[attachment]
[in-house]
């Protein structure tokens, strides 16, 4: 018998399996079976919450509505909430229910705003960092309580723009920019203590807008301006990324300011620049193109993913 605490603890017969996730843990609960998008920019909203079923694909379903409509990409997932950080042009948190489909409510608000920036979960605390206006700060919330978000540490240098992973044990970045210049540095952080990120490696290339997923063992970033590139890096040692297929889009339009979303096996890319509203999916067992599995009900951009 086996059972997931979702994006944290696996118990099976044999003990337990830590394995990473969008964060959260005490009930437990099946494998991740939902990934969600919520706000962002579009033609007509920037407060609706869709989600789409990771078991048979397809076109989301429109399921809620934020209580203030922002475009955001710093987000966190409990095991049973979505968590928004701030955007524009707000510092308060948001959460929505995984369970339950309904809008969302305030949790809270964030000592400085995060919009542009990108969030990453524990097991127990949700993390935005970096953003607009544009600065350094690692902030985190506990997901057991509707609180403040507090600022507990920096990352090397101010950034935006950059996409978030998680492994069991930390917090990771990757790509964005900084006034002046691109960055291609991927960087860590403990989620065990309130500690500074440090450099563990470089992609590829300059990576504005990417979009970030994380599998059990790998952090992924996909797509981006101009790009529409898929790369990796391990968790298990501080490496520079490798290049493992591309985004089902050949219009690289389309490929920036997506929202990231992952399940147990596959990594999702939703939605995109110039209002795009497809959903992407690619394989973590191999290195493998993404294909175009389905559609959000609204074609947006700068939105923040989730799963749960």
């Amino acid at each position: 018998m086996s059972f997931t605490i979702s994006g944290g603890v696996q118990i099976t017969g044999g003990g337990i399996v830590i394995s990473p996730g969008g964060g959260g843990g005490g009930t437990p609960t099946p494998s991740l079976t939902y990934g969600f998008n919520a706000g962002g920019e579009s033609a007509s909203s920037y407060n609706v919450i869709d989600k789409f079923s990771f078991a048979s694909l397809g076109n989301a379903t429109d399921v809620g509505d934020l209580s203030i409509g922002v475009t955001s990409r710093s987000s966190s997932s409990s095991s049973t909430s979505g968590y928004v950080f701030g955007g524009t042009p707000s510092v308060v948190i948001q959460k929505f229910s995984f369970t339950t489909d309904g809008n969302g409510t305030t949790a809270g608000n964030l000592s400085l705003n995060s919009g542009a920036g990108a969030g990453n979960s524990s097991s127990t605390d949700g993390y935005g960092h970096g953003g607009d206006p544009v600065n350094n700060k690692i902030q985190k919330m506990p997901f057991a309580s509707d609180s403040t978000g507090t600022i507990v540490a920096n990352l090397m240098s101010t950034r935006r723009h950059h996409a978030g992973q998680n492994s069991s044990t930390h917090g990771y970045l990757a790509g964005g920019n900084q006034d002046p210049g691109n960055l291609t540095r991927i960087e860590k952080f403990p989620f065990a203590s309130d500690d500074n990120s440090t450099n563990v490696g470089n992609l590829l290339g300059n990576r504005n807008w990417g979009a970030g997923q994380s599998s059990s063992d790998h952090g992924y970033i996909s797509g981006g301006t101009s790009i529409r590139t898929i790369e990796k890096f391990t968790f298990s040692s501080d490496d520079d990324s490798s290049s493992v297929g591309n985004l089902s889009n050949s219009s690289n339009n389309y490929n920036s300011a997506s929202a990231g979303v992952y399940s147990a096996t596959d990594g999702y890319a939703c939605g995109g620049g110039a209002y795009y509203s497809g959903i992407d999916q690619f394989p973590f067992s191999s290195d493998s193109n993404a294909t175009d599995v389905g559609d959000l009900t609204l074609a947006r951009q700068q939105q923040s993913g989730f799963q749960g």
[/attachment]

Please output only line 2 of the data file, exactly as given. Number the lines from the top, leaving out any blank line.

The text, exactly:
């Protein structure tokens, strides 16, 4: 018998399996079976919450509505909430229910705003960092309580723009920019203590807008301006990324300011620049193109993913 605490603890017969996730843990609960998008920019909203079923694909379903409509990409997932950080042009948190489909409510608000920036979960605390206006700060919330978000540490240098992973044990970045210049540095952080990120490696290339997923063992970033590139890096040692297929889009339009979303096996890319509203999916067992599995009900951009 086996059972997931979702994006944290696996118990099976044999003990337990830590394995990473969008964060959260005490009930437990099946494998991740939902990934969600919520706000962002579009033609007509920037407060609706869709989600789409990771078991048979397809076109989301429109399921809620934020209580203030922002475009955001710093987000966190409990095991049973979505968590928004701030955007524009707000510092308060948001959460929505995984369970339950309904809008969302305030949790809270964030000592400085995060919009542009990108969030990453524990097991127990949700993390935005970096953003607009544009600065350094690692902030985190506990997901057991509707609180403040507090600022507990920096990352090397101010950034935006950059996409978030998680492994069991930390917090990771990757790509964005900084006034002046691109960055291609991927960087860590403990989620065990309130500690500074440090450099563990470089992609590829300059990576504005990417979009970030994380599998059990790998952090992924996909797509981006101009790009529409898929790369990796391990968790298990501080490496520079490798290049493992591309985004089902050949219009690289389309490929920036997506929202990231992952399940147990596959990594999702939703939605995109110039209002795009497809959903992407690619394989973590191999290195493998993404294909175009389905559609959000609204074609947006700068939105923040989730799963749960």